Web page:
CHS students spent Feb. 15-25 in Malaga, Spain
CHELMSFORD, MA (Mar. 23, 2023) – The dozen or so Chelmsford High School students who spent February break in Malaga, Spain didn’t really know one another before the trip.
Admittedly, they now have a unique connection having spent Feb. 15-26 on the World Languages Department cultural exchange to Malaga, arranged by CHS World Languages Coordinator Jessica Nollet.
On Tuesday, Mar. 7, the students sat in a second-floor classroom at CHS discussing their experiences, telling anecdotes, laughing, and marveling at Spanish customs such as dinner at 10 p.m., greetings by a kiss on each cheek, tiny cars, fast drivers and narrow roads.
The cultural exchanges at CHS not only build connections with students and families from other countries. They bond students at CHS, which, said Ms. Nollet, signifies that international exchanges are invaluable educational resources.
“Travel is amazing and so important because it brings people closer together,” said Ms. Nollet. “The CHS students that signed up for this experience last year weren’t necessarily friends or knew each other well ahead of time, but by the end of our 10 days in Spain they had grown so close and were sharing inside jokes, laughing, and getting along. They bonded over things like trying new foods, missing a flight, and the jet lag.”
The trip, chaperoned by Ms. Nollet, CHS Spanish educator Jessica Ferronetti and Byam Elementary School special education teacher Sue Ferronetti, began with a happy accident. Due to a flight delay, the group missed its connection from Madrid to Malaga – about 330 miles apart – on the south coast on the Mediterranean Sea.
Thus, they made the trip by rail, allowing them to see more of the Spanish landscape.
The speed and brevity of the host language caught most of the CHS students off guard at first, some admittedly having trouble understanding. “At first, my Spanish was not very good, but even though I could have spoken Spanish through (host) Eduardo, I decided to try and use Spanish as much as possible,” said junior Ben Redding-Cooper. “I am glad that I made that decision. By the end of the trip, my use of the language had greatly improved.”
In October, 11 CHS students and their families served as hosts to their Spanish guests. Students who made the return trip to Malaga said hosting was a significant factor in comprehension. “It was harder for those (students) who didn’t meet their families first,” one student noted.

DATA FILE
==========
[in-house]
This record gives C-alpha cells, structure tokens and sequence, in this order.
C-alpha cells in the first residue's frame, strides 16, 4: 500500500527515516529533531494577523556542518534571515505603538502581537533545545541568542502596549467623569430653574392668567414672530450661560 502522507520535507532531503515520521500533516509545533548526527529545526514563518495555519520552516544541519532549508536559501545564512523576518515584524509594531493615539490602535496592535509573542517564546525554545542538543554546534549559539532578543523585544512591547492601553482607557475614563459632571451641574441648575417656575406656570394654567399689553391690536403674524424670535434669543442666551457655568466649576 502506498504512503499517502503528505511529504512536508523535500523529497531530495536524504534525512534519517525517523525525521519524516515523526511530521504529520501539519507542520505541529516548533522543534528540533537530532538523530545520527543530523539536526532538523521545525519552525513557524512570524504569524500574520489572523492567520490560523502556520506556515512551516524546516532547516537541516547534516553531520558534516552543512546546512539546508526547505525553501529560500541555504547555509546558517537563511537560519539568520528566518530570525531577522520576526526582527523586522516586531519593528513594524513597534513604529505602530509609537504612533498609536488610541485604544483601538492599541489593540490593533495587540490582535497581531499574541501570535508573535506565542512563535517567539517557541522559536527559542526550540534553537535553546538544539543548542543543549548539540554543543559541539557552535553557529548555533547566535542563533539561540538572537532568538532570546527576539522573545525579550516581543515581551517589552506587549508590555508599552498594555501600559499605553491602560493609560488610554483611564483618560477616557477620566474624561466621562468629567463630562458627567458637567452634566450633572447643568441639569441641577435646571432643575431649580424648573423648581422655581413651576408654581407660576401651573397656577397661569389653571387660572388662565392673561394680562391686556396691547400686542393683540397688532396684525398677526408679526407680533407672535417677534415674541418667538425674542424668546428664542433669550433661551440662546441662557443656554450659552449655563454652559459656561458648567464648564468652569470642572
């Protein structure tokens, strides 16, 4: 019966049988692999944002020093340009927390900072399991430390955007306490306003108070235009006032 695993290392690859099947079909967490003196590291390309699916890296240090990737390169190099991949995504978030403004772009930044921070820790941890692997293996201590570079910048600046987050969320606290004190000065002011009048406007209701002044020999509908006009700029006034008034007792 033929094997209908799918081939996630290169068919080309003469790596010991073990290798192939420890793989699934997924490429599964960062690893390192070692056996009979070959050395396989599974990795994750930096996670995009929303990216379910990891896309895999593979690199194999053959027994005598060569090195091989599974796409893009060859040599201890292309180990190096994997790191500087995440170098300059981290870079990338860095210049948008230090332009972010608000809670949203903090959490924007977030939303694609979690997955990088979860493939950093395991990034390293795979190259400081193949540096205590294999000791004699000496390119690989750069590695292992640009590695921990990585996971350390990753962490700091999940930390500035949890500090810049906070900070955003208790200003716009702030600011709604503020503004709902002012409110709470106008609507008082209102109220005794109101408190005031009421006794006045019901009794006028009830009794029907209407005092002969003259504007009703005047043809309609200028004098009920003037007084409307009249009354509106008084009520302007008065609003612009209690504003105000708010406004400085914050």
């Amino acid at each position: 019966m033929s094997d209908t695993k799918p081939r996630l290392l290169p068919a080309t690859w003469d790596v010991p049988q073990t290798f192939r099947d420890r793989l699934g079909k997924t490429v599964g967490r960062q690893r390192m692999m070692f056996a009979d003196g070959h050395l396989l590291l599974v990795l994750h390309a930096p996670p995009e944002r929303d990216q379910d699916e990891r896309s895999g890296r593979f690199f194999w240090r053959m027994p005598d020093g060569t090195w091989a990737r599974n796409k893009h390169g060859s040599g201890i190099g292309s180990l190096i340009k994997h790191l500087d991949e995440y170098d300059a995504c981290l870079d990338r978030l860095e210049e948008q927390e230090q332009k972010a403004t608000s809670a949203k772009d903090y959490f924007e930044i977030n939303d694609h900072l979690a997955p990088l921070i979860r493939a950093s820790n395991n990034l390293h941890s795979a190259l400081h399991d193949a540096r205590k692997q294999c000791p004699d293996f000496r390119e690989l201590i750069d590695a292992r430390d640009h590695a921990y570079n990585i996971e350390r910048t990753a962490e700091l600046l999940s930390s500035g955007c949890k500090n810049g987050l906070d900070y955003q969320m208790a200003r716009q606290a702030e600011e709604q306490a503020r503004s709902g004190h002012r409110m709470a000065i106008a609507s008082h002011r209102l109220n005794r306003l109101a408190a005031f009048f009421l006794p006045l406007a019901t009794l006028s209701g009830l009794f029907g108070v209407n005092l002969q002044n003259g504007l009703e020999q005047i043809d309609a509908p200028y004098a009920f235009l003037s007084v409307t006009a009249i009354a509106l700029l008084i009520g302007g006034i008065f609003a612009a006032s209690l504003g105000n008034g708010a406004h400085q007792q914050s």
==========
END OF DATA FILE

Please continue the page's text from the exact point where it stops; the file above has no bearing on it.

By the trip’s end, however, each of the students claimed to be a remarkably better speaker of the language.
Despite the initial minor language struggle, the CHS students found many things fascinating and much to love about Malaga and Spain such as:
- The climate: 50s at night, mid-70s during the day
- Schools that encompassed all grades K-12
- Teachers changed classrooms while students remained in one classroom
- A staggered schedule of classes throughout the day, allowing students to leave school and return later
- ‘Microcars’ driven by students
- The ability to walk wherever needed and the easy, affordable access to trains for further destinations
- Predominantly more formal dress opposed to casual
“The Spanish custom that took me by surprise is how much people went out to eat because it is not that expensive,” said senior Analia O’Connor-Carinao.
During the trip, CHS students spent a day with their host students in their school and engaged in a Q&A session. There are several traits of U.S. schools that the Spanish student were surprised to learn were true. “They were also surprised to know that all of the stereotypical elements of American schools from the movies, like prom and yellow school buses, were real,” said Mr. Redding-Cooper.
On a deeper level, Mr. Redding Cooper was struck by the openness and sincerity of the hosts. “Although we were not from Spain, they spoke to us with interest, and respected when we were talking,” he said. “I saw this similar pattern almost everywhere we visited. The locals were friendly and patient and seemed to want to know what we had to say.”
While fascination of the Spanish culture was the topic at the Mar. 7 meeting, there were two themes that were unanimous: Each would return to Spain and each would remain in contact with their host families.
“It was wonderful to hear that students felt like their Spanish improved in such a short time,” said Ms. Nollet. “I’m so impressed by the connections they made with their host families and students and I hope they stay in touch.”
About Chelmsford Public Schools
The Chelmsford Public School District provides all students with multiple pathways to optimize their own potential for academic excellence, leadership, and social and emotional wellness. The mission of the Chelmsford Public Schools is to educate, engage, prepare, and empower well-rounded and knowledgeable learners to PERSEVERE through challenges, demonstrate RESPECT and INTEGRITY in their words and actions, are DEDICATED to their community, and display EMPATHY as global citizens while discovering and pursuing their full potential. This PRIDE-driven culture enables all members of the school community to support the growth and development of students. For more information, please visit www.chelmsfordschools.org.